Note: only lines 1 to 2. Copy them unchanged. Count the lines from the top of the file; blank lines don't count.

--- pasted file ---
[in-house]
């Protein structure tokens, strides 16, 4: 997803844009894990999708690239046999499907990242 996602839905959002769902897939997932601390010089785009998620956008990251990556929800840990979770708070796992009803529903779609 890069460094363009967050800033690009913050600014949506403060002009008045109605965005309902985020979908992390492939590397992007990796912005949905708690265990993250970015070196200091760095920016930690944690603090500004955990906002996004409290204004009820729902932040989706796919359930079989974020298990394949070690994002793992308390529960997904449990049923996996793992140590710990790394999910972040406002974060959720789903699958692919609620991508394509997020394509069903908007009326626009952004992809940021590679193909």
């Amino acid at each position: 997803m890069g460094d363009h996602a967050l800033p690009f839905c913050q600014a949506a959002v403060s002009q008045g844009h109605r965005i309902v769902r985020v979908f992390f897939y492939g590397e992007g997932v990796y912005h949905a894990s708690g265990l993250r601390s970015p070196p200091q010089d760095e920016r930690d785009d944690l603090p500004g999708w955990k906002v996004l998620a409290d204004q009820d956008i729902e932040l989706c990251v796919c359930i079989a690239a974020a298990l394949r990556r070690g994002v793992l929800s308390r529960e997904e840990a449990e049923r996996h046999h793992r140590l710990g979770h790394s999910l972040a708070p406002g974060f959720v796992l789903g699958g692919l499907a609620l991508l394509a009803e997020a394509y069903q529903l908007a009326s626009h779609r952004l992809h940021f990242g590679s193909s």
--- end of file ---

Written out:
[in-house]
């Protein structure tokens, strides 16, 4: 997803844009894990999708690239046999499907990242 996602839905959002769902897939997932601390010089785009998620956008990251990556929800840990979770708070796992009803529903779609 890069460094363009967050800033690009913050600014949506403060002009008045109605965005309902985020979908992390492939590397992007990796912005949905708690265990993250970015070196200091760095920016930690944690603090500004955990906002996004409290204004009820729902932040989706796919359930079989974020298990394949070690994002793992308390529960997904449990049923996996793992140590710990790394999910972040406002974060959720789903699958692919609620991508394509997020394509069903908007009326626009952004992809940021590679193909």